Gene Hackman and Anne Archer Cannot Save ‘Narrow Margin’

Narrow Margin” was released in 1990, back when movie remakes were as rare as people owning cell phones. Yes, it is a remake of the 1952 film noir “The Narrow Margin,” and it tells the tale of a Los Angeles deputy district attorney tasked with keeping a witness to a murder safe from a pair of hitmen as they travel through Canada in a train. What we have here is a movie with a terrific cast, some great stunts and sharp cinematography, but it also doesn’t have much of a brain in its head as the characters make one ridiculously stupid decision after another.

The movie starts with Carol Hunnicut (Anne Archer) arriving at the Four Seasons Hotel in Los Angeles where she has been set up on a blind date with a lawyer named Michael Tarlow (the late and still missed J.T. Walsh). Things go fine between them until Michael has to take a phone call in his hotel room and invites Carol along with him, not wanting to leave her alone. But then well-known gangster Leo Watts (Harris Yulin) arrives along with his henchman Jack Wootton (Nigel Bennett) and doesn’t hesitate in accusing Michael of stealing money from him. Michael, overwhelmed by his guilt, confesses his crime to Leo who offers to forgive him, providing they never do business together again. But we all know that gangsters are not big on honesty, and Leo has Michael murdered right on the spot. But, of course, they have no idea Carol is hiding in the bathroom and has witnessed everything.

Like any person who knows how rich and crooked people get off too easy in the real world, Carol flees Los Angeles, and yet she is somehow easy to find as Deputy District Attorney Robert Caulfield (Gene Hackman) and Detective Sergeant Dominick Benti (M. Emmet Walsh) come to find her hiding out in a remote cabin in Canada. And as you might expect, it doesn’t take long for these three to realize the gangsters have followed them as they were dumb enough to leave a trail of breadcrumbs in their path. Dominick is killed, and Robert and Carol escape onto a train headed for Vancouver. But, surprise, surprise, they are trailed by a pair of ridiculously well-dressed hitmen determined to take them out, and the movie turns into a cat and mouse thriller as Robert tries to keep Carol alive despite their dire and claustrophobic circumstances.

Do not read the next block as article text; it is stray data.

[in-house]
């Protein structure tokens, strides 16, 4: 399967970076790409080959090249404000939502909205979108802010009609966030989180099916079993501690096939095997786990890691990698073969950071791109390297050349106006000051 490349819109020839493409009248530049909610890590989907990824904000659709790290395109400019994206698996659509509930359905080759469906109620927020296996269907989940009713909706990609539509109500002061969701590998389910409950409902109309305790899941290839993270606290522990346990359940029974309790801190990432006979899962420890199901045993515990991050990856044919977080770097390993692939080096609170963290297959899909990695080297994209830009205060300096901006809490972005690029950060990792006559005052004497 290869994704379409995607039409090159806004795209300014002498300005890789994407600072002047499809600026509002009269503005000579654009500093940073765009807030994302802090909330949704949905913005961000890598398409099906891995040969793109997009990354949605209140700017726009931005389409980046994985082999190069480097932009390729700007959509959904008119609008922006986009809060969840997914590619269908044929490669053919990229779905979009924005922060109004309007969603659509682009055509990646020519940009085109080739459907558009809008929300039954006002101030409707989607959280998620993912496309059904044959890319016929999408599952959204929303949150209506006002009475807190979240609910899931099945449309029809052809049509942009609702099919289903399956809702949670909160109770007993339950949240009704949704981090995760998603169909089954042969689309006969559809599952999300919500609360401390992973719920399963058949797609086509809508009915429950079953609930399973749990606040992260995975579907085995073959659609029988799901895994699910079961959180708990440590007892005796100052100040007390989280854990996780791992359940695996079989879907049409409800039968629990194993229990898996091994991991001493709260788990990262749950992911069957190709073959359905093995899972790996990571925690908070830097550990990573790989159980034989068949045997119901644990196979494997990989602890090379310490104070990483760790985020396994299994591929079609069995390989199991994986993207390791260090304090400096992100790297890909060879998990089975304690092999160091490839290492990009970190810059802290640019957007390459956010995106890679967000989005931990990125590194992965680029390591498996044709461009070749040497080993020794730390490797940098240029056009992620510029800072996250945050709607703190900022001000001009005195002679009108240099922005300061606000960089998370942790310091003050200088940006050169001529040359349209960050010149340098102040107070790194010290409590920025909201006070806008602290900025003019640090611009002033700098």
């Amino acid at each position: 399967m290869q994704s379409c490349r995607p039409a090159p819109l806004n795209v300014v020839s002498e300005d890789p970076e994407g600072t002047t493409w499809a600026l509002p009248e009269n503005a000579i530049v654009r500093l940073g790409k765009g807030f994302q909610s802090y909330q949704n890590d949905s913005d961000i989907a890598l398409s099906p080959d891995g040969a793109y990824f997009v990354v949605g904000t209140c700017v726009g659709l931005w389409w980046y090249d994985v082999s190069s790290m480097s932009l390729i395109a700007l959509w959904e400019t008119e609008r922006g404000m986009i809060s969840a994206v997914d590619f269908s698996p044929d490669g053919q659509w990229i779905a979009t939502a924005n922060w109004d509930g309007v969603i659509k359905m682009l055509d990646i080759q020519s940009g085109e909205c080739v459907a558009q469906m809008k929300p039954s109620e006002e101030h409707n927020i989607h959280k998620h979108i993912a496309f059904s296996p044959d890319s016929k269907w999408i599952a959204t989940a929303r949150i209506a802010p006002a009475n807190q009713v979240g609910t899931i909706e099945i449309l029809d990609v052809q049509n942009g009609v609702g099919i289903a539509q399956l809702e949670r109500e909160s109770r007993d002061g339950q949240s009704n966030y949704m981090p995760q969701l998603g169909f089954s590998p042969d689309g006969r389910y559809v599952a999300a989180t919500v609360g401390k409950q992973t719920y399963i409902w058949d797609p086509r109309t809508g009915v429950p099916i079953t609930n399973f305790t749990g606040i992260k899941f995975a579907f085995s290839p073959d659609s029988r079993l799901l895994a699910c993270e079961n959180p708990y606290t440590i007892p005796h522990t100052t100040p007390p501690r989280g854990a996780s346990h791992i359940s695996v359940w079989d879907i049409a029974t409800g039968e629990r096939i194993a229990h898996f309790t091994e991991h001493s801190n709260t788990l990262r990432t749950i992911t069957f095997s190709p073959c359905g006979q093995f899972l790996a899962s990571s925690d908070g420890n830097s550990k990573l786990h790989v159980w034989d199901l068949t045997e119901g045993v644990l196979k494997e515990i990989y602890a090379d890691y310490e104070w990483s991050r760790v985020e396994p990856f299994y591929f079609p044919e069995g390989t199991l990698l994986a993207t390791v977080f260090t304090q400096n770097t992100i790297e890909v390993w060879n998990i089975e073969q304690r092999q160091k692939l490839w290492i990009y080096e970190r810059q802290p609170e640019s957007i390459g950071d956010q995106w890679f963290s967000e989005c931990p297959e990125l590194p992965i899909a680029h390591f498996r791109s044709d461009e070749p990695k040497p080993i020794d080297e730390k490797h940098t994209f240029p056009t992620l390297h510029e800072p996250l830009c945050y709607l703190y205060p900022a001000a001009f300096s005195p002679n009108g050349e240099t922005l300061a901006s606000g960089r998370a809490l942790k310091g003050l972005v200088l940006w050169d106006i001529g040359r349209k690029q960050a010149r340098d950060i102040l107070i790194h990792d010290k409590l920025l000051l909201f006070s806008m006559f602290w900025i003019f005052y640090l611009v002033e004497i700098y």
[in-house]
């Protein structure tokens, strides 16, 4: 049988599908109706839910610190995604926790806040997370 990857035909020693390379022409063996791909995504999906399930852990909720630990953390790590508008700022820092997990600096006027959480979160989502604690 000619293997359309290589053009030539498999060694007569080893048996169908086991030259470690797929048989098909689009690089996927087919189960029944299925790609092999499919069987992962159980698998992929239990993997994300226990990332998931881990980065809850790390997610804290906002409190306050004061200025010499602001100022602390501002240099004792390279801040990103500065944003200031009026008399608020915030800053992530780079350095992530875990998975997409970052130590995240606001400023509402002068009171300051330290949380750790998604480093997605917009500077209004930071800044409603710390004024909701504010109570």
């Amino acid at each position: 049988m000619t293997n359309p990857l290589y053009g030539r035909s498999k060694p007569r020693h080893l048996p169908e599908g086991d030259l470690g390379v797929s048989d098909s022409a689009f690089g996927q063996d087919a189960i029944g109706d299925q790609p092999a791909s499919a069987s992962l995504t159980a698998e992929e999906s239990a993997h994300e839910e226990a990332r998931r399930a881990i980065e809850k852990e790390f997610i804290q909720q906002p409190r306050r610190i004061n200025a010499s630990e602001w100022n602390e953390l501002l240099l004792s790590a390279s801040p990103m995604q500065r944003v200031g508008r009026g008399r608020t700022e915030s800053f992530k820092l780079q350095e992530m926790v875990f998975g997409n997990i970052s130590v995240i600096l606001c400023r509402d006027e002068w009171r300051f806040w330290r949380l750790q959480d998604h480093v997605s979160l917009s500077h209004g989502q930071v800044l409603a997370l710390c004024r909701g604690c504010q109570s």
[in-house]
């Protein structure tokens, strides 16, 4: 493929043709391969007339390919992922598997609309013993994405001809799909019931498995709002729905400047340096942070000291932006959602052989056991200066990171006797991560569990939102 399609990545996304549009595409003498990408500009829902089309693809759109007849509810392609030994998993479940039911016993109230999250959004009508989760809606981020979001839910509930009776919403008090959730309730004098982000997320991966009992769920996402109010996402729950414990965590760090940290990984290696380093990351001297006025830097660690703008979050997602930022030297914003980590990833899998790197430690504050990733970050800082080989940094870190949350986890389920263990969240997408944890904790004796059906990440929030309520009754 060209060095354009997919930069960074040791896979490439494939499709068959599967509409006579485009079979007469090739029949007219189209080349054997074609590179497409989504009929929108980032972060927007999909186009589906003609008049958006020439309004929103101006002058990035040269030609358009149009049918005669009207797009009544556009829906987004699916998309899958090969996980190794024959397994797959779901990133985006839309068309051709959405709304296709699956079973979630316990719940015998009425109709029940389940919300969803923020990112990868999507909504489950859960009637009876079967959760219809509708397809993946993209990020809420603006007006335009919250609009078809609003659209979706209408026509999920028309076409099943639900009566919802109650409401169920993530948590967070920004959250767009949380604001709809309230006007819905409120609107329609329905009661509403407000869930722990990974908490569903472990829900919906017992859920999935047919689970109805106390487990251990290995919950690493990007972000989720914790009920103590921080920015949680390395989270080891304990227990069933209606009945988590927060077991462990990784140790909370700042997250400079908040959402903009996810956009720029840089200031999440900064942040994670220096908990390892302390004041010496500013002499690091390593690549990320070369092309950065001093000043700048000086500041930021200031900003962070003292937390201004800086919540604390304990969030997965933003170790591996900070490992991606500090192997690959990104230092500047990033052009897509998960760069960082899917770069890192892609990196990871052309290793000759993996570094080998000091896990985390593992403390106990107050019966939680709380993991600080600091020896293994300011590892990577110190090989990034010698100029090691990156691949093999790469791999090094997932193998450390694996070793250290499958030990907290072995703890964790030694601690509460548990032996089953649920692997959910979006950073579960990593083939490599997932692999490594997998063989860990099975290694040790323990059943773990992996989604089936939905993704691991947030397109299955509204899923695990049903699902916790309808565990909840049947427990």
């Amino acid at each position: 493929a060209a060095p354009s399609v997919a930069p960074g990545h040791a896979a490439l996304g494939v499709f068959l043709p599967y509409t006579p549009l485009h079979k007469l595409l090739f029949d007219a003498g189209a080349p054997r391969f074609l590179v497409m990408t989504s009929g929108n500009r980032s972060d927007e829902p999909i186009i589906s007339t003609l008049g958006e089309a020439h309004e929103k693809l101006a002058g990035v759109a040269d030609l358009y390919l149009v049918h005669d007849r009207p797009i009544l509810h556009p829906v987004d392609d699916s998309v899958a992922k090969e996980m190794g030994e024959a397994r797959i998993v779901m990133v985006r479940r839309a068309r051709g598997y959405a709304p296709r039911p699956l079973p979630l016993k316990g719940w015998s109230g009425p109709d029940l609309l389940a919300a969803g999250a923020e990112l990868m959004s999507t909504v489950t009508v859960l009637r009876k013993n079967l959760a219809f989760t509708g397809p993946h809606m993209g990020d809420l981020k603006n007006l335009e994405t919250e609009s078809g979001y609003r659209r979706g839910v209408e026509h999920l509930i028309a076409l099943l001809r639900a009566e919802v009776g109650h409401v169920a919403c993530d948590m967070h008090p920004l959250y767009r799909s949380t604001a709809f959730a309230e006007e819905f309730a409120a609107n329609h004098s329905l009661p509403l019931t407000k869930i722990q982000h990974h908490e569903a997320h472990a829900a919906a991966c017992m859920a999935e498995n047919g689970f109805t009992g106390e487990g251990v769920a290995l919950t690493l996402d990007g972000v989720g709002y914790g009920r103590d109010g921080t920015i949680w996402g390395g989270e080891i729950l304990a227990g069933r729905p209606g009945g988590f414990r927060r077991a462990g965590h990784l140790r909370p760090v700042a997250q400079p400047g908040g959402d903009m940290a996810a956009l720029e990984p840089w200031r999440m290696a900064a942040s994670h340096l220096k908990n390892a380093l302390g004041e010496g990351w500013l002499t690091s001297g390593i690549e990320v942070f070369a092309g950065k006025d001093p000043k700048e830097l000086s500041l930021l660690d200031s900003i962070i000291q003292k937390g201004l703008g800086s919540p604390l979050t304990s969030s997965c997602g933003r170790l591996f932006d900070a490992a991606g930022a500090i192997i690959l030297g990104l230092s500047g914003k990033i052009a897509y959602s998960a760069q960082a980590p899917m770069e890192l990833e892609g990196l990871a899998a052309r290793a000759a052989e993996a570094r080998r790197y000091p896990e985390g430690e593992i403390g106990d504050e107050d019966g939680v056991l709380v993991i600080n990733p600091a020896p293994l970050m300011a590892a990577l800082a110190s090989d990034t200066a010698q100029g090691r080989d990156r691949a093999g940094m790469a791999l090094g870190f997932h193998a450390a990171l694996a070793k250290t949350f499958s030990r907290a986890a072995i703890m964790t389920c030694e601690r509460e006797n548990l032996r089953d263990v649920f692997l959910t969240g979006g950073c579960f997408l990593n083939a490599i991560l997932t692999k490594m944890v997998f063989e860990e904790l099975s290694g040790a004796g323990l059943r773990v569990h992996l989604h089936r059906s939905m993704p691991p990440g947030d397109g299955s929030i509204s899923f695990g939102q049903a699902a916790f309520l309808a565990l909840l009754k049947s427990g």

Now “Narrow Margin” does take place in a time where technology was nowhere near what it is today, but it is hard to believe even back then that a person could easily disappear without much of a trace. The fact these gangsters have little trouble in following Robert to where Carol is hiding out shows what terrible preparation he and Dominick put into finding and keeping her safe, and these guys are public servants for crying out loud!

Then there are the two hitmen played by Bennett and James Sikking, the latter I remember fondly as the Captain of the Excelsior in “Star Trek III: The Search for Spock.” They come onto the scene dressed to the max in expensive suits and shiny ties which more than spell out to the audience they are bad guys on the prowl. I guess it is asking too much for these hitmen to dress like they are average passengers as doing so just might make them harder to detect. But no, these guys have to show to everyone just how rich and stylish assassins can be to where they are impossible to miss.

There is also the issue of those assassins failing to follow Hackman back to his cabin where they just might find Archer hiding. When you look closely at the screenplay, you will see it has plot holes Christopher Nolan could have flown that giant airplane from “Tenet” through. The characters keep making an endless number of idiotic mistakes, and it just drains much of the suspense and tension “Narrow Margin” hoped to have. There is also a character reveal towards the end, but you can see that one coming from a mile away.

It really is a shame because “Narrow Margin” has the benefit of two great actors headlining it. Gene Hackman is a lot of fun to watch in a role others would have played too broadly. He has a great scene where he faces off with the two hitmen and explains why he won’t accept a bribe to give up his witness. Hackman plays the scene in such a playfully devious way to where it serves as a reminder of why he is one of the best film actors ever. Put him in a bad movie, and he will still give a terrific performance in it no matter what.

Archer appeared in this movie not long after she co-starred in “Fatal Attraction,” a classic which had us all wondering why in the world would Michael Douglas cheat on her with Glenn Close. She makes Carol Hunnicut into a heroine who is both strong-willed and deeply vulnerable as she struggles to stay alive from one moment to the next. She also has strong chemistry with Hackman to where they make quite the team, and the fact they are unable to fully suspend your disbelief is not entirely their fault.